But without a doubt, one of the biggest problems facing Spain’s economy is political uncertainty. The state budget has still not been passed, fiscal policy is expansive and the high levels of public debt and deficit are major vulnerabilities in the Spanish economy.
All this uncertainty has a negative impact on the investment decisions of both households and businesses. BBVA Research has indicated that without the uncertainty, GDP could grow around three tenths more than the forecasted rate for 2019, which would create 50,000 more jobs. In addition, there is also the cost of measures that increase structural unemployment (like the unregulated increase in the minimum wage in 2019). Furthermore, if steps are not taken to ensure the sustainability of the pension system, the repeal of the pension revaluation system will have a negative impact on financing costs.
In this context, Spain needs policies that guarantee higher employment and productivity levels, more equitable growth to incentivize innovation, improve human capital and take advantage of the opportunities of the digital revolution.
A global economic challenge
In light of all of this, maintaining confidence in different locations amid a scenario full of uncertainty will be one of the greatest challenges for the global economy throughout the year.
Due to progress made to improve aspects like banking regulation and supervision in the eurozone, Europe would be better prepared to face an international crisis than it was in 2008. However, the Economic and Monetary Union has not yet completed the banking, fiscal, economic and political union, leaving the European Central Bank little room for maneuver. That’s why Rafael Doménech affirms that: “Successful national economic policies to manage a more intense slowdown than predicted will be key. Policies that are particularly relevant to countries like Spain, which have significant vulnerabilities due to unemployment and public debt levels.”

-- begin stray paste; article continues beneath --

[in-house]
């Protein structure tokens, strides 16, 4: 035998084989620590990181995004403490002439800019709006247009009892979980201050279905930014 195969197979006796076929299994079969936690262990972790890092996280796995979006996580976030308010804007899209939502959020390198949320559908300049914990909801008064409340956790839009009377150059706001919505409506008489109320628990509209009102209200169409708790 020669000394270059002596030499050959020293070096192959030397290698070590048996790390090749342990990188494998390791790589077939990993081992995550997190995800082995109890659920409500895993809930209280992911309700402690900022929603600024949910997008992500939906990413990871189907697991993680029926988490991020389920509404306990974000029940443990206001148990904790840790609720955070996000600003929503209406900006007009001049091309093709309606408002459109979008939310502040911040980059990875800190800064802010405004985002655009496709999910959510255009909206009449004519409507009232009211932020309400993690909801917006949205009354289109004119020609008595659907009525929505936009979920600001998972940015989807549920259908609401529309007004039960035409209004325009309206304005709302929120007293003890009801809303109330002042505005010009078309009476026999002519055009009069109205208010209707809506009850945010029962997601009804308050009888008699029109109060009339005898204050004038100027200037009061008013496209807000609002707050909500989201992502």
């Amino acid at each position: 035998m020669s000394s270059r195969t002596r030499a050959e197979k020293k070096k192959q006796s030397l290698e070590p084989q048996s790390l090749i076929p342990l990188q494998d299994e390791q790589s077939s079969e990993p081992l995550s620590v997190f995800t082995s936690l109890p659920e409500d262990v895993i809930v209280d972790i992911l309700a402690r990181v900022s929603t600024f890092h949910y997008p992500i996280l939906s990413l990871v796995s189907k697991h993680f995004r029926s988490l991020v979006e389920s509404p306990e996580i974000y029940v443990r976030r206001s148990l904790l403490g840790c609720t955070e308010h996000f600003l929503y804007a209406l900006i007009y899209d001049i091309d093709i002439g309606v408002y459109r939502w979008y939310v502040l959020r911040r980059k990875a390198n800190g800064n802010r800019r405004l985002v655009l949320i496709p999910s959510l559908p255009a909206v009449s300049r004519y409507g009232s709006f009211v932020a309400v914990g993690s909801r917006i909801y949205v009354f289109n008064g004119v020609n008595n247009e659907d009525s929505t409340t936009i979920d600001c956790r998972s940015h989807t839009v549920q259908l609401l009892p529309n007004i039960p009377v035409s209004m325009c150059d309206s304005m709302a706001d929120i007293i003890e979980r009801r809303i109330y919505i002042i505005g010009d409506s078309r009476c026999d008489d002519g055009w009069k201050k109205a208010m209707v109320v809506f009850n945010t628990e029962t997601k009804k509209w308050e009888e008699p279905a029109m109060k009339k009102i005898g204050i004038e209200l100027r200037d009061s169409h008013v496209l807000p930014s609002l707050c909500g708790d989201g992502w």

“Policies that are particularly relevant to countries like Spain, which have significant vulnerabilities”
Another point that should be addressed is that of emerging economies. Financial tensions could increase among some of these regions due to external vulnerabilities (high deficit, high debt in foreign currency and relatively low reserves to face imbalances) and the lack of appropriate economic policies given the weaknesses in the international environment.
Moreover, the interest rate hikes the Fed has planned for 2019 will put more pressure on the debt of companies and the public sector – and on the overvaluation of some financial markets. If the U.S. goes into a recession, the spillover to the rest of the economy will be relevant to global economic growth.
Despite being an unfavorable situation, BBVA Research presents a scenario of growth in 2019. Without a doubt, a scenario in which the global economy will decelerate, the biggest economic zones will grow less than in 2018 and the real challenge lies in preventing the multiple risks that define the world’s current economic outlook.